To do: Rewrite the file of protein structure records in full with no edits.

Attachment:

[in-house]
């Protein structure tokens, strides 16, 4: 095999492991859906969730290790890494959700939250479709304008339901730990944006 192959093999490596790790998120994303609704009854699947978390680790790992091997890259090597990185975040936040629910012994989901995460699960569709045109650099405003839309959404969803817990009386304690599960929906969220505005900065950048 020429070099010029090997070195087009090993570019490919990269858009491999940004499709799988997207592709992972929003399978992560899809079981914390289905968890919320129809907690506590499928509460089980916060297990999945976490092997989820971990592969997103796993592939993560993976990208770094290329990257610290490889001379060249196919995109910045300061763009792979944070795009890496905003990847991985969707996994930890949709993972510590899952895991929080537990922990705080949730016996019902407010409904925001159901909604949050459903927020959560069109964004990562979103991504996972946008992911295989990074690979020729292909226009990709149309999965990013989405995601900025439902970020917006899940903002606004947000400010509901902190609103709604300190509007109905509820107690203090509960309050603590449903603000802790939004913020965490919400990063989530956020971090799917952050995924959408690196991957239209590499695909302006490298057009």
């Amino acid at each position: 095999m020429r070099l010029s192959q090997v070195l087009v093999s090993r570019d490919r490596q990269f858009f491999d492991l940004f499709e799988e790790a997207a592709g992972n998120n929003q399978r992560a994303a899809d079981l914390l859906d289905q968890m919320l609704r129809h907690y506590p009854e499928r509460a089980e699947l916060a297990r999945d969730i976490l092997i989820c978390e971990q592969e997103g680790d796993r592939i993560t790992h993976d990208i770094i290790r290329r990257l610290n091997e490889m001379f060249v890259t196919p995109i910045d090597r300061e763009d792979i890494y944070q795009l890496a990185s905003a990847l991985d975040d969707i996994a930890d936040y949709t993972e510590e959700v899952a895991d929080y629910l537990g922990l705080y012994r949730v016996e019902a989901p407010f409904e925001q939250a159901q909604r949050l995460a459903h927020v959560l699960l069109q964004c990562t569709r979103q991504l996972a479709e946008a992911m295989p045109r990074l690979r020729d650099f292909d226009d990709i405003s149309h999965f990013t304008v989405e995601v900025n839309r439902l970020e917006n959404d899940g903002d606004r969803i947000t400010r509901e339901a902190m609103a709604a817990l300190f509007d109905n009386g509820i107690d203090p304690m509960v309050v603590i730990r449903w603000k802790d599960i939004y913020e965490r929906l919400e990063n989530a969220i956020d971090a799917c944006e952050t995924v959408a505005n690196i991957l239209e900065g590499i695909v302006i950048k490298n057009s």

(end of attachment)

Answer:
[in-house]
């Protein structure tokens, strides 16, 4: 095999492991859906969730290790890494959700939250479709304008339901730990944006 192959093999490596790790998120994303609704009854699947978390680790790992091997890259090597990185975040936040629910012994989901995460699960569709045109650099405003839309959404969803817990009386304690599960929906969220505005900065950048 020429070099010029090997070195087009090993570019490919990269858009491999940004499709799988997207592709992972929003399978992560899809079981914390289905968890919320129809907690506590499928509460089980916060297990999945976490092997989820971990592969997103796993592939993560993976990208770094290329990257610290490889001379060249196919995109910045300061763009792979944070795009890496905003990847991985969707996994930890949709993972510590899952895991929080537990922990705080949730016996019902407010409904925001159901909604949050459903927020959560069109964004990562979103991504996972946008992911295989990074690979020729292909226009990709149309999965990013989405995601900025439902970020917006899940903002606004947000400010509901902190609103709604300190509007109905509820107690203090509960309050603590449903603000802790939004913020965490919400990063989530956020971090799917952050995924959408690196991957239209590499695909302006490298057009």
């Amino acid at each position: 095999m020429r070099l010029s192959q090997v070195l087009v093999s090993r570019d490919r490596q990269f858009f491999d492991l940004f499709e799988e790790a997207a592709g992972n998120n929003q399978r992560a994303a899809d079981l914390l859906d289905q968890m919320l609704r129809h907690y506590p009854e499928r509460a089980e699947l916060a297990r999945d969730i976490l092997i989820c978390e971990q592969e997103g680790d796993r592939i993560t790992h993976d990208i770094i290790r290329r990257l610290n091997e490889m001379f060249v890259t196919p995109i910045d090597r300061e763009d792979i890494y944070q795009l890496a990185s905003a990847l991985d975040d969707i996994a930890d936040y949709t993972e510590e959700v899952a895991d929080y629910l537990g922990l705080y012994r949730v016996e019902a989901p407010f409904e925001q939250a159901q909604r949050l995460a459903h927020v959560l699960l069109q964004c990562t569709r979103q991504l996972a479709e946008a992911m295989p045109r990074l690979r020729d650099f292909d226009d990709i405003s149309h999965f990013t304008v989405e995601v900025n839309r439902l970020e917006n959404d899940g903002d606004r969803i947000t400010r509901e339901a902190m609103a709604a817990l300190f509007d109905n009386g509820i107690d203090p304690m509960v309050v603590i730990r449903w603000k802790d599960i939004y913020e965490r929906l919400e990063n989530a969220i956020d971090a799917c944006e952050t995924v959408a505005n690196i991957l239209e900065g590499i695909v302006i950048k490298n057009s």